Beddington church is first mentioned in the Domesday Book in 1086. It is possible that the church was then newly founded by either Azor the Saxon lord who owned Beddington before 1066, or Robert de Watteville who gained the manor after the Norman conquest. However, the church may be older. The bishop of Winchester owned a large estate at Beddington in the tenth century and Bishop Ethelwold (later a saint) died there in 984. It seems likely that the Bishop had a church here and it may well have been on the site of the present church. There is a remote possibility that the history of Beddington Church goes back much further. Two expensive Roman coffins have been found on the southern edge of the churchyard and this may mean that the site was regarded as sacred or a burial ground prior to foundation of the church.
The earliest surviving fragments of the existing church are a few pieces of Norman stonework which were found when the church was restored in the nineteenth century and are now on the window sill in the north aisle. The next oldest part of the building is the font, which dates form the late twelfth or early thirteenth century.
The next oldest fragment is the window at the east end of the inner north aisle which is decorated in Gothic style and probably dates to the first half of the fourteenth century.
In the second half of the fourteenth century a wealthy courtier called Nicholas Carew built up a large estate centred on Beddington, and created a grand fortified manor house next to the church. When he died in 1390 he left money for the completion of the church tower and his son, another Nicholas, almost certainly gave money to the church. It is probably no coincidence that much of the existing building including the tower, the south aisle and the Carew chapel dates from around this time. The second Nicholas Carew died in 1432 and is buried in the chancel beneath a magnificent brass.
The fourteenth century rebuild was followed by a long period of architectural inactivity which lasted into the nineteenth century. The outer north aisle was added in 1852. This was the prologue to grander work. In 1864 Canon Alexander Henry Bridges became the rector. He came from a Ewell family who had made a fortune manufacturing gunpowder, and had bought the Carew estate, excluding the manor house, when it was auctioned in 1859. He and several other wealthy residents of Beddington carried out a major refurbishment of the church in the Arts and Crafts style, which was highly fashionable at this period. Much of the existing interior decoration dates from this time. The dormer windows were added to the nave in the early twentieth century. The most recent addition is the church hall, which was added to the south side of the nave in the 1990s and blends admirably in with the historic structure.
Much of the decoration in the church is the work funded by Canon Bridges and his contemporaries. This includes:
The painting on the nave ceiling
The roof, painting and mosaic in the chancel
The magnificent organ screen by William Morris and Co
The stained glass - with the exception of the windows at the end of the chancel and outer north aisle which were blown out in the Second World War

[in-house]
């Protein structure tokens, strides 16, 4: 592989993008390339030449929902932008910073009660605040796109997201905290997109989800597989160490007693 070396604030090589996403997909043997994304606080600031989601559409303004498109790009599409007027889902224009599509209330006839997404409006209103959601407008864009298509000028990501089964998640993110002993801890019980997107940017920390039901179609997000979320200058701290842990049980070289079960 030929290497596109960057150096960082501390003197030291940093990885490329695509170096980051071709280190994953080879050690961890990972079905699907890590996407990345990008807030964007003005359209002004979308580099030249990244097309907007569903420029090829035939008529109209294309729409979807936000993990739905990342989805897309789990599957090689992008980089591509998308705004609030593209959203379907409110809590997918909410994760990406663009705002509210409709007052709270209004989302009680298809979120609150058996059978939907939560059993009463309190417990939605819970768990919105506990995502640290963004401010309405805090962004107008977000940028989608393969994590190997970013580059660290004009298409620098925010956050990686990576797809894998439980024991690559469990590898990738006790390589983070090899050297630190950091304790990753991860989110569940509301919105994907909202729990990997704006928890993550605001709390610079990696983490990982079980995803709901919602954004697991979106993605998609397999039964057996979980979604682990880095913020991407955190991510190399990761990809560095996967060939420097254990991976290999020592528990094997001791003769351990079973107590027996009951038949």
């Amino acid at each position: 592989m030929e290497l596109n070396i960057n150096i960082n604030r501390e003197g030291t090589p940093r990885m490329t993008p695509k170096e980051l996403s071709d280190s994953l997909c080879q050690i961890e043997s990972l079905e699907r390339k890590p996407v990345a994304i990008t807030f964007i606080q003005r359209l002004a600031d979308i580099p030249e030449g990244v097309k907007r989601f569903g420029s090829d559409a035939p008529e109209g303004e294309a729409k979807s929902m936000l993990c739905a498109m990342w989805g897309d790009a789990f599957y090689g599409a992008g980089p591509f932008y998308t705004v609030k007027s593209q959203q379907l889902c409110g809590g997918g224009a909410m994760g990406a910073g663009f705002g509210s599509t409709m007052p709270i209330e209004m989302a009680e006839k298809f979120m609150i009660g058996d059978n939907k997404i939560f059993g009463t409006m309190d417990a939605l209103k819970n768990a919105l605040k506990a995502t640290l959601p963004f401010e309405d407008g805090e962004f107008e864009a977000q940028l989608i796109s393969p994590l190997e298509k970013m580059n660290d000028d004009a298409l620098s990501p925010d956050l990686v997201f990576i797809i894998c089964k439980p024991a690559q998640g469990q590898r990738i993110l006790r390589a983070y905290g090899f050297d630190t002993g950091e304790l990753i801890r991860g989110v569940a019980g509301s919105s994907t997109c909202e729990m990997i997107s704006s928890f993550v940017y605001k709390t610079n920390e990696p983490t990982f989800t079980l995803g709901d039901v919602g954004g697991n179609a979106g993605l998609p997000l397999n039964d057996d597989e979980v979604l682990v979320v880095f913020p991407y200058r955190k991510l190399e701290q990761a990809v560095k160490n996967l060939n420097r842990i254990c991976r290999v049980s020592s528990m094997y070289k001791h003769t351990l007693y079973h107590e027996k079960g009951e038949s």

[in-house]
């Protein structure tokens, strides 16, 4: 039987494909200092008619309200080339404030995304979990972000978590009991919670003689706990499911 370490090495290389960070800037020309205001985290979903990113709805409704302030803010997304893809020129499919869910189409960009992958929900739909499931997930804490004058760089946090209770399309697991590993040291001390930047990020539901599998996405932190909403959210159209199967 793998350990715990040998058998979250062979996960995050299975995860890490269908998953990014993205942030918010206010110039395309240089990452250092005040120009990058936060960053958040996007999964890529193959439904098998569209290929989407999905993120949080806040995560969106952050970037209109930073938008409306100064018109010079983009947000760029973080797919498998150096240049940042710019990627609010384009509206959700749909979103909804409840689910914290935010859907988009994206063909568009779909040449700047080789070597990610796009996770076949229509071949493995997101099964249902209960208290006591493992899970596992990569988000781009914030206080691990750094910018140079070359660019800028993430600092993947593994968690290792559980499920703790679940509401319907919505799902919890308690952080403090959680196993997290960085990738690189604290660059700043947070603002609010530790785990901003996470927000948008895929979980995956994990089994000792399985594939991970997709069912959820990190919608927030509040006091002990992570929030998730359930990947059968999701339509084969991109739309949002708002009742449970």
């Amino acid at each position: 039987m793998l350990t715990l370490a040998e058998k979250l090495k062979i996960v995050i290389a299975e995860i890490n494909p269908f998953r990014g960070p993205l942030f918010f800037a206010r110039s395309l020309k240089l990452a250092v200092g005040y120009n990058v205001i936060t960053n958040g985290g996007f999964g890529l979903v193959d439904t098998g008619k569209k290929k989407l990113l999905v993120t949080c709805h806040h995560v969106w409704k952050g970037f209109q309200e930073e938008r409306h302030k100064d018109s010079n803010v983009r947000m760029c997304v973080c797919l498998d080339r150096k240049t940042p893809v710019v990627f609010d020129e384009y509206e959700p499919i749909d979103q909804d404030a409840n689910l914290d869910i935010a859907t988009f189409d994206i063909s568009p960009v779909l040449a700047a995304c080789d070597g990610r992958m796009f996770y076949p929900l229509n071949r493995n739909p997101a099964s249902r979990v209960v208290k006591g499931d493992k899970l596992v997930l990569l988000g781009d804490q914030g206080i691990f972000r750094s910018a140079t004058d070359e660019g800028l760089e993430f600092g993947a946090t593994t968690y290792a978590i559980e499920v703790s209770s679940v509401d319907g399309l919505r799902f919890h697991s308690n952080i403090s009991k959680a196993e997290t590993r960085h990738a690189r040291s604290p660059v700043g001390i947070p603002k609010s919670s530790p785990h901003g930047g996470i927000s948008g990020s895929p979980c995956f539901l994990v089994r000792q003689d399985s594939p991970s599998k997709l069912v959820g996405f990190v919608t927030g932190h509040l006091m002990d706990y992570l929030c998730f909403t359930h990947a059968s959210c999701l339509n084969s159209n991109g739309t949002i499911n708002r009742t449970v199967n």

The painting on the ceiling of the outer north aisle
The Last Judgement at the western end of the outer north aisle which is a copy of a German 15th century painting. It was placed there to cover the gap left by a window which was removed when the new vestry was built.
The font dates from the late twelfth or early thirteenth century.
The wooden linen fold panels probably date from the sixteenth century but the whole structure appears to have been heavily restored in the nineteenth century.
The misericords or seats in the choir: the four in the back row next to the door into the Carew Chapel date from the fifteenth century. They were originally used by priests saying mass for the souls of the departed, and would have been set at a height which allowed the priest to appear to be standing which perched on the edge of the upright seat. The other misericords are part of the work for Canon Bridges.
The brass of the second Nicholas Carew in the chancel floor with his wife Isabel. He died in 1432.
The Carew Chapel on the south side of the chancel contains the tomb of Sir Richard Carew d. 1520, who was probably responsible for the roof of the great hall in Carew Manor. His grandson Sir Francis, the great Elizabethan gardener, has a large alabaster tomb in the corner.
The chapel floor has an entrance to the Carew family vault which is now sealed. Some people believe that Sir Walter Raleigh was buried in this after he had been executed in 1618. Hew was related to the Crews by marriage and his wife certainly wrote to her brother Nicholas Throckmorton Carew asking for permission to bury his body at Beddington. However, there is no entry for him in the Beddington Parish register, and it is more likely that he is buried in St Margaret's church, next to Westminster Abbey.
The wooden cupboard in the outer north aisle contains a Roman lead coffin which was found in Church Road, just outside the churchyard, about 1670.
There is a framed pewter plaque to Thomas Greenhill (d. 1633) on the wall to the west. This dates from the seventeenth century. Such memorials must once have been common but this is a rare survival.